The students speaking at NYU told how they have been producing visual, musical, installation and performance art. UPR student Pedro Manuel Lugo described a performance involving dozens of students wearing only red, white and blue paint—the colors of the Puerto Rican flag—following a large skull as it moved through city streets. In another performance, students dressed as clowns in police uniforms and stood in front of police barricades. Student Lourdes Santiago Negron talked about Radio Huelga, a radio station started by UPR students during the April 2010 strike to provide news and information about demonstrations and serve as a platform for discussion.
Despite the description of these non-violent approaches, the attack on Chancellor Guadalupe loomed over the event at NYU. Giovanni Roberto Caez, a 28-year-old UPR student pursuing a degree in education, responded for the group. He described the event sarcastically as an “expression of love,” and said, “She deserved that and more.”
Roberto, one of the leaders of the movement, also said he was happy the incident occurred because it would bring about more debate.
For the most part, the crowd at NYU responded sympathetically to the students. Angelo Falcon, President of the National Institute of Latino Policy, said Puerto Rican New Yorkers are generally supportive of the student movement and have a lot of national pride in the UPR.
“Mostly what I see is that people are concerned about the institution. UPR is a place that is known for demonstrations—there’s a tradition of that. So why is the administration cracking down? People can tell there’s something wrong there,” Falcon surmised.
Falcon, who has written extensively on Puerto Rican politics, has been surprised to see so many in New York’s Puerto Rican community embrace this issue. “Usually, they are only interested in basic issues of survival, housing and poverty. It’s fascinating to see that interesting reaction and mobilization here. I think people think there’s much at stake,” he said.
The following evening people of different ages and backgrounds came together at a solidarity event for the student movement at the Julia de Burgos Latino Cultural Center in New York City’s El Barrio neighborhood. The group included artists, music performers, poets, activists, teachers, and even a group of nine-year olds.
Ana Lopez, professor of humanities at Hostos Community College in New York and a human rights advocate, came to the event because she said she agrees efforts to ensure access to education for low-income students. She also applauded their social organizing efforts.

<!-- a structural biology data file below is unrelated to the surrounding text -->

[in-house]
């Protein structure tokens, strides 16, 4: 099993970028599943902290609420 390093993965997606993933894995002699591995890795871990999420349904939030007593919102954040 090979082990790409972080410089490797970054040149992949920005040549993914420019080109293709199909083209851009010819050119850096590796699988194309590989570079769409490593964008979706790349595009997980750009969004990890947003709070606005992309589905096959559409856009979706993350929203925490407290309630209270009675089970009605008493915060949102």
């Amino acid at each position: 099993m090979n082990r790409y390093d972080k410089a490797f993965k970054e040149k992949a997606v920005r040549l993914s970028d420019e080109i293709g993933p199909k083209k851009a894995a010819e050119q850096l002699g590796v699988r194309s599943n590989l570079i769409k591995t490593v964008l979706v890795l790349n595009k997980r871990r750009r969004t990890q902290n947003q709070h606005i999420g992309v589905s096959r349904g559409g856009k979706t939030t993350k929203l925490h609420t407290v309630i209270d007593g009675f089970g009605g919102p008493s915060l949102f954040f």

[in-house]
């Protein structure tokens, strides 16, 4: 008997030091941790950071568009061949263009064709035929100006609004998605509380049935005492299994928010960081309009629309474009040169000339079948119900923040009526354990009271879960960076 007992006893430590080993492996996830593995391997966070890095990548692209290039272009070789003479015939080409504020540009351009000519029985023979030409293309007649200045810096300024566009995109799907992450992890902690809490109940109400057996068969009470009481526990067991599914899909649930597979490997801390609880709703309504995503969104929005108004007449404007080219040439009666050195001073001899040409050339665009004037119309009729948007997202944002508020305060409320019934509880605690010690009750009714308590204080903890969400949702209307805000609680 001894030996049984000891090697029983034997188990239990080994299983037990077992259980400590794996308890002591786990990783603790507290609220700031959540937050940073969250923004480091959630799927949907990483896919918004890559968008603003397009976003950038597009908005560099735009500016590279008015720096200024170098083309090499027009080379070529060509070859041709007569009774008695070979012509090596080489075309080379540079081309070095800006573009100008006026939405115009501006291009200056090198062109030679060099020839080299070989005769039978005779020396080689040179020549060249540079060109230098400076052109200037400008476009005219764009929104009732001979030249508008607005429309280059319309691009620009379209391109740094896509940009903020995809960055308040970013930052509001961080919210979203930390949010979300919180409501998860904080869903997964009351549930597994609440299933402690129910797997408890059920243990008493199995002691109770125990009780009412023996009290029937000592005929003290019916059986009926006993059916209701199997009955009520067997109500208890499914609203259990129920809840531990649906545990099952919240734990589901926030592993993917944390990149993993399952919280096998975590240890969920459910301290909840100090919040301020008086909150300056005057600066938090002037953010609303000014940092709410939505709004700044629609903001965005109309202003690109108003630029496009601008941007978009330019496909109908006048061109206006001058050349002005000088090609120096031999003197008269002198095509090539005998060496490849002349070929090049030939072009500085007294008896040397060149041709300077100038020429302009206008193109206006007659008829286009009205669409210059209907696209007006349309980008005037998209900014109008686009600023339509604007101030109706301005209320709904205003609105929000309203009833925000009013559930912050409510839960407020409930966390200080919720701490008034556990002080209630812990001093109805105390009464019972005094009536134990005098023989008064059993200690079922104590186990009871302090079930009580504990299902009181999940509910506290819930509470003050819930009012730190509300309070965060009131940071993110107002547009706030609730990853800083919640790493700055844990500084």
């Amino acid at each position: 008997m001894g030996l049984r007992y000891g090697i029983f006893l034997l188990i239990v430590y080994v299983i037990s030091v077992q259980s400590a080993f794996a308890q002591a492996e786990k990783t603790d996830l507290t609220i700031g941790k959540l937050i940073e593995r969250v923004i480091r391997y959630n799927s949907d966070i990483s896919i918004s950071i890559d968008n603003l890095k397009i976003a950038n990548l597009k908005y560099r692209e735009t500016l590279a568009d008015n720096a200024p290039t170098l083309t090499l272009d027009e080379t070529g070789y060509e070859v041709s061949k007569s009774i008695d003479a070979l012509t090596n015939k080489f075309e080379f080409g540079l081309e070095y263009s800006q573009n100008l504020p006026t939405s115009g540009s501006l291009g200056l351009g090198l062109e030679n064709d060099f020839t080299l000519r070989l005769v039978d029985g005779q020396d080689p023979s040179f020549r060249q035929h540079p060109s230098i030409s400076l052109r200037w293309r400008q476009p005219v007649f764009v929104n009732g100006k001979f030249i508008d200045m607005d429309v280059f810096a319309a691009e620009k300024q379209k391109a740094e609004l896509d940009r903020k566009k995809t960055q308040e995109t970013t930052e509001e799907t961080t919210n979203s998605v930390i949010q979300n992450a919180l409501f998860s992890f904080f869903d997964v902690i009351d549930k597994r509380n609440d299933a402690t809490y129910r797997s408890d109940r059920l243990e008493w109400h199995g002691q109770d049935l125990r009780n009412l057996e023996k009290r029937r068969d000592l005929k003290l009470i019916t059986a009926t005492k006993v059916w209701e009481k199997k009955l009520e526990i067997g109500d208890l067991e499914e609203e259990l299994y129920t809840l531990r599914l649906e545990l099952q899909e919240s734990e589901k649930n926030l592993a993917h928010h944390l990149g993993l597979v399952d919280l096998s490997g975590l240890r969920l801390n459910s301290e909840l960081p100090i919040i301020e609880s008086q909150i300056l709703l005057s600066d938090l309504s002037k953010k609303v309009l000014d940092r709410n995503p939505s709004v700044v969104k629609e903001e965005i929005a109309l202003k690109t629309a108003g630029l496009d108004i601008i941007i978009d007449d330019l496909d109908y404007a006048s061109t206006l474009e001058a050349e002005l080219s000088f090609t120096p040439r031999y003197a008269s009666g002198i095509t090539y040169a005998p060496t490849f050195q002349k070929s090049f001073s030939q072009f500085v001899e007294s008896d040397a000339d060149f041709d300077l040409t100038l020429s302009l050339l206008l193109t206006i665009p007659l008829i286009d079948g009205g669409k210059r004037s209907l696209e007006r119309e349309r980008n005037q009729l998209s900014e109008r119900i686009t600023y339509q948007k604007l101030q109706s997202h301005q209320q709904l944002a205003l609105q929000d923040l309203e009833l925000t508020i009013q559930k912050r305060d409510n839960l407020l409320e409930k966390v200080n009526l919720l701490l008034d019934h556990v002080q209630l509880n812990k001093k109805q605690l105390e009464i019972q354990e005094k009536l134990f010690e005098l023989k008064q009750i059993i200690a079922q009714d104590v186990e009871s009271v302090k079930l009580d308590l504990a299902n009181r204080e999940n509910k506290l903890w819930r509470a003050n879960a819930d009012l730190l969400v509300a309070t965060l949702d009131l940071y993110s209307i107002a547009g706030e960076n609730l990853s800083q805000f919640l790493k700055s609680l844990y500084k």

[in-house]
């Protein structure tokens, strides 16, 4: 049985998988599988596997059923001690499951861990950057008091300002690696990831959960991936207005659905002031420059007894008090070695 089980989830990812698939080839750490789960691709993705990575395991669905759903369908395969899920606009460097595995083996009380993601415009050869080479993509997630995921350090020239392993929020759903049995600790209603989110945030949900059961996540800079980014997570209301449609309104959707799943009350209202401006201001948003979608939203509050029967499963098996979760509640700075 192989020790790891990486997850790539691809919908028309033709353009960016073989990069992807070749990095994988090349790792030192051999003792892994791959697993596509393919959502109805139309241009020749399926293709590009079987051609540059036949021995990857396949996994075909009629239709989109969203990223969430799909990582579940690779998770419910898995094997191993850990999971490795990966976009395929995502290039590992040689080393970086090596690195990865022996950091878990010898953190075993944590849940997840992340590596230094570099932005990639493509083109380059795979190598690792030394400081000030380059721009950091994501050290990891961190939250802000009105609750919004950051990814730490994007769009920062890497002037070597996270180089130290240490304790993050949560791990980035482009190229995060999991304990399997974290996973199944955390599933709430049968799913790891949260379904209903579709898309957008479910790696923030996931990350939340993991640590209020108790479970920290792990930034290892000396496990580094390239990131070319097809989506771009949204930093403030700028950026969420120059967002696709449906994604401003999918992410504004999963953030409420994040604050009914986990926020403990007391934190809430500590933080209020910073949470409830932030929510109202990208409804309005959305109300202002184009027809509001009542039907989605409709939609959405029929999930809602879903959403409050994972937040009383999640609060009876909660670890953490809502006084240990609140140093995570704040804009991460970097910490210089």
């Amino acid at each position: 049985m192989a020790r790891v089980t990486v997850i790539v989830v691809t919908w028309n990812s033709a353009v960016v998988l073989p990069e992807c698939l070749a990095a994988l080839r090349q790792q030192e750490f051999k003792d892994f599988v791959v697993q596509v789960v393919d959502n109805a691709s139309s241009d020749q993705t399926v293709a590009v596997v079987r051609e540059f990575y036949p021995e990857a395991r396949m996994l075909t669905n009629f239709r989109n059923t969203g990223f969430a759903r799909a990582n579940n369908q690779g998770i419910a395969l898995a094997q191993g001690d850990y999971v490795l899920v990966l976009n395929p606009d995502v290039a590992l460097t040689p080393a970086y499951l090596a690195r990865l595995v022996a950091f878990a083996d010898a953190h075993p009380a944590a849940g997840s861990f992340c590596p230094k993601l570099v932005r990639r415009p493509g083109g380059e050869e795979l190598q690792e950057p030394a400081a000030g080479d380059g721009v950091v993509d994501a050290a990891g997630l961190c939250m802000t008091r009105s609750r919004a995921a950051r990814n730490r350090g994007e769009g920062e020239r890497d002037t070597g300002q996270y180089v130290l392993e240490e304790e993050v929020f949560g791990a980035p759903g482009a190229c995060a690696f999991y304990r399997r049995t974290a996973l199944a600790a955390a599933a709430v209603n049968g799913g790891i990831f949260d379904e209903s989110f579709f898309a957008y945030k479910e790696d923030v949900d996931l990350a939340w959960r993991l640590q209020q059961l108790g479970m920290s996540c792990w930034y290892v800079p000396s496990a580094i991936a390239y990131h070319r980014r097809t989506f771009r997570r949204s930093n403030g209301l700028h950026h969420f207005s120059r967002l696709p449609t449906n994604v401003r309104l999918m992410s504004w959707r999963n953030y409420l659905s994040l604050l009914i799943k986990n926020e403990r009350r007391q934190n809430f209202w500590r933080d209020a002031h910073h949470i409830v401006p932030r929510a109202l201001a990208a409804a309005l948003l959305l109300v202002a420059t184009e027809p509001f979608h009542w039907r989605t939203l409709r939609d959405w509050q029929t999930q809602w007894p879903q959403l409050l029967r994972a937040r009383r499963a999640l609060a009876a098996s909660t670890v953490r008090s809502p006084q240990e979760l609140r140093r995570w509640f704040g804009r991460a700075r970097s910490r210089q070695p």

“I think that the method of struggle they have shown is a model for all of us to follow,” Lopez said.
David Ortiz Albuquerque, a Harlem resident, is a UPR graduate who moved to New York from Puerto Rico 20 years ago, and one who empathized with the students.
“When I went to UPR, I was on a full scholarship. I believe that the plan proposed by the UPR administration and the government is a plan to exclude poor students. I think they are trying to create an elite education system, and this is not just. The children of the working class have the right to go to the best school in Puerto Rico,” Ortiz said.
Olga Sanabria Davila, who works with a committee for Puerto Rico at the United Nations, also attended the event.
“I think it’s extremely important to support the students in PR. They are at the forefront of maintaining public higher education in Puerto Rico, and also access to the students who are lower income. The other reason I’m here is because of the repression they’ve suffered,” Sanabria said.
Supporters at the two events were reluctant to address the incident with Chancellor Guadalupe. “There’s a multitude of responses from our community,” Bronx resident Benjamin Ramos said, who expressed his own support for the students’ education struggle.
Making their case to the large Puerto Rican immigrant community in New York, the UPR students said success would be tied to broadening their base of support.
“We have bigger fights ahead. We need to organize, discuss how we’re going to do that fight, and make more tactical alliances with sectors of the working class and other social movements in Puerto Rico,” said Caez, the student leader.